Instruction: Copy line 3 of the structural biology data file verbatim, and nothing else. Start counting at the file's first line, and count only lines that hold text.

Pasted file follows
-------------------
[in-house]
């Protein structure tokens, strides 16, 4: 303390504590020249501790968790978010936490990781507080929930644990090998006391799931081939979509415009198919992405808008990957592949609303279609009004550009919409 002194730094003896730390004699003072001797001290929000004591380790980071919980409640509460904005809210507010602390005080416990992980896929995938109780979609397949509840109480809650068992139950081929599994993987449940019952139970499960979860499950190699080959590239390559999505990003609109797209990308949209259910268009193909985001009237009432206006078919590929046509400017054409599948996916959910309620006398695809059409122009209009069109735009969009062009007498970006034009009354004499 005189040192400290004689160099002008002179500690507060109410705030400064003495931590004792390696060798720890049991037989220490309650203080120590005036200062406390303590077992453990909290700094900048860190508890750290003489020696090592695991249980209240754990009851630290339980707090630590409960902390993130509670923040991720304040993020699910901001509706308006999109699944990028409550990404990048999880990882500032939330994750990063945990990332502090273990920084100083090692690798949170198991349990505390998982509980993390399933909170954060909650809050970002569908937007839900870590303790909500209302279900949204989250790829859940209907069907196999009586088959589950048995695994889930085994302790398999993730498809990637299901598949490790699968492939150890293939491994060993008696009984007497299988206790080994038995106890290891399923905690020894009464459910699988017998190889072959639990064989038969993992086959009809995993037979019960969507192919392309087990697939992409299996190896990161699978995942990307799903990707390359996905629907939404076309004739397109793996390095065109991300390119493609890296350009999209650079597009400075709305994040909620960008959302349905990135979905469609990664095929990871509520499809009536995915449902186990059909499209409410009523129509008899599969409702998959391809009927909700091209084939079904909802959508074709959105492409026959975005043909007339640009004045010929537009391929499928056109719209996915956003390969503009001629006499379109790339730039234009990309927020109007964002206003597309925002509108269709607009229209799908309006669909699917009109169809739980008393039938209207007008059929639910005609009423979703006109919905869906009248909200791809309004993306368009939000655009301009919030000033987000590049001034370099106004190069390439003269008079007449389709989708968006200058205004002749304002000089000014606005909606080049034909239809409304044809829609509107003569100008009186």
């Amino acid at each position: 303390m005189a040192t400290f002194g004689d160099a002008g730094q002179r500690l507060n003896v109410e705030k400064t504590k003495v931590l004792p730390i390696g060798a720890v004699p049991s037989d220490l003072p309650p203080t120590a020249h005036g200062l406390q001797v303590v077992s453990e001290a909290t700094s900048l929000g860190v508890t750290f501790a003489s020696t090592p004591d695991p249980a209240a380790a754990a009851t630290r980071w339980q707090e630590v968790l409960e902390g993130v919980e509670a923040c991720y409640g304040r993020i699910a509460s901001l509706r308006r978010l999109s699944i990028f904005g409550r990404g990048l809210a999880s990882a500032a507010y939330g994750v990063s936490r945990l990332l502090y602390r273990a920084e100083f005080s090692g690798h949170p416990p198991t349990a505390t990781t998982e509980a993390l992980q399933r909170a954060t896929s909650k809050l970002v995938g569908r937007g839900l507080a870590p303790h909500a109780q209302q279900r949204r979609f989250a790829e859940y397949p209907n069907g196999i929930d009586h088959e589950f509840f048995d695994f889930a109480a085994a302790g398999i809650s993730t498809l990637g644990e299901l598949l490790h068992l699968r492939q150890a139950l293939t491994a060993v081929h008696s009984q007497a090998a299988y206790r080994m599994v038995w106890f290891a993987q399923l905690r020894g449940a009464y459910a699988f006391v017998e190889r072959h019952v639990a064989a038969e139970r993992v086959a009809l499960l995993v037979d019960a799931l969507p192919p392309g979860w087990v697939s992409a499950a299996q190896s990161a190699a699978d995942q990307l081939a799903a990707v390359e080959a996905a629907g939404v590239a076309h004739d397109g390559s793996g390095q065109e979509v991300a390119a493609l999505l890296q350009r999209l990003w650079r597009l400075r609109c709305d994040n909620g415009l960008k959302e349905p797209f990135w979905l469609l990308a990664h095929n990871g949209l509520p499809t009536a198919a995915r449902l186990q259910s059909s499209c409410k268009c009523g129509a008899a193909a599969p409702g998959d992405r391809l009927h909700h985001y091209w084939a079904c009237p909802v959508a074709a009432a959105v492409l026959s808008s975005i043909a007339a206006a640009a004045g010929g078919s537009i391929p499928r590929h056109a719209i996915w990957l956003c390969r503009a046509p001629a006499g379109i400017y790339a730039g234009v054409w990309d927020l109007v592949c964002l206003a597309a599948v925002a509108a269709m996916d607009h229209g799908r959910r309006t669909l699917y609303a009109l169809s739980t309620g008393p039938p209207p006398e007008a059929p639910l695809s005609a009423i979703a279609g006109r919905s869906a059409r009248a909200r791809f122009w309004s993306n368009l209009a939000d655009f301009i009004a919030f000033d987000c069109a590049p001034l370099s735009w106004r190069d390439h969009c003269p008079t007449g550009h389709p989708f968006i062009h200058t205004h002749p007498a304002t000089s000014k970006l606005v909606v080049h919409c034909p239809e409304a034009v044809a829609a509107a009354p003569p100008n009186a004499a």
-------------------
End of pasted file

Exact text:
């Amino acid at each position: 303390m005189a040192t400290f002194g004689d160099a002008g730094q002179r500690l507060n003896v109410e705030k400064t504590k003495v931590l004792p730390i390696g060798a720890v004699p049991s037989d220490l003072p309650p203080t120590a020249h005036g200062l406390q001797v303590v077992s453990e001290a909290t700094s900048l929000g860190v508890t750290f501790a003489s020696t090592p004591d695991p249980a209240a380790a754990a009851t630290r980071w339980q707090e630590v968790l409960e902390g993130v919980e509670a923040c991720y409640g304040r993020i699910a509460s901001l509706r308006r978010l999109s699944i990028f904005g409550r990404g990048l809210a999880s990882a500032a507010y939330g994750v990063s936490r945990l990332l502090y602390r273990a920084e100083f005080s090692g690798h949170p416990p198991t349990a505390t990781t998982e509980a993390l992980q399933r909170a954060t896929s909650k809050l970002v995938g569908r937007g839900l507080a870590p303790h909500a109780q209302q279900r949204r979609f989250a790829e859940y397949p209907n069907g196999i929930d009586h088959e589950f509840f048995d695994f889930a109480a085994a302790g398999i809650s993730t498809l990637g644990e299901l598949l490790h068992l699968r492939q150890a139950l293939t491994a060993v081929h008696s009984q007497a090998a299988y206790r080994m599994v038995w106890f290891a993987q399923l905690r020894g449940a009464y459910a699988f006391v017998e190889r072959h019952v639990a064989a038969e139970r993992v086959a009809l499960l995993v037979d019960a799931l969507p192919p392309g979860w087990v697939s992409a499950a299996q190896s990161a190699a699978d995942q990307l081939a799903a990707v390359e080959a996905a629907g939404v590239a076309h004739d397109g390559s793996g390095q065109e979509v991300a390119a493609l999505l890296q350009r999209l990003w650079r597009l400075r609109c709305d994040n909620g415009l960008k959302e349905p797209f990135w979905l469609l990308a990664h095929n990871g949209l509520p499809t009536a198919a995915r449902l186990q259910s059909s499209c409410k268009c009523g129509a008899a193909a599969p409702g998959d992405r391809l009927h909700h985001y091209w084939a079904c009237p909802v959508a074709a009432a959105v492409l026959s808008s975005i043909a007339a206006a640009a004045g010929g078919s537009i391929p499928r590929h056109a719209i996915w990957l956003c390969r503009a046509p001629a006499g379109i400017y790339a730039g234009v054409w990309d927020l109007v592949c964002l206003a597309a599948v925002a509108a269709m996916d607009h229209g799908r959910r309006t669909l699917y609303a009109l169809s739980t309620g008393p039938p209207p006398e007008a059929p639910l695809s005609a009423i979703a279609g006109r919905s869906a059409r009248a909200r791809f122009w309004s993306n368009l209009a939000d655009f301009i009004a919030f000033d987000c069109a590049p001034l370099s735009w106004r190069d390439h969009c003269p008079t007449g550009h389709p989708f968006i062009h200058t205004h002749p007498a304002t000089s000014k970006l606005v909606v080049h919409c034909p239809e409304a034009v044809a829609a509107a009354p003569p100008n009186a004499a």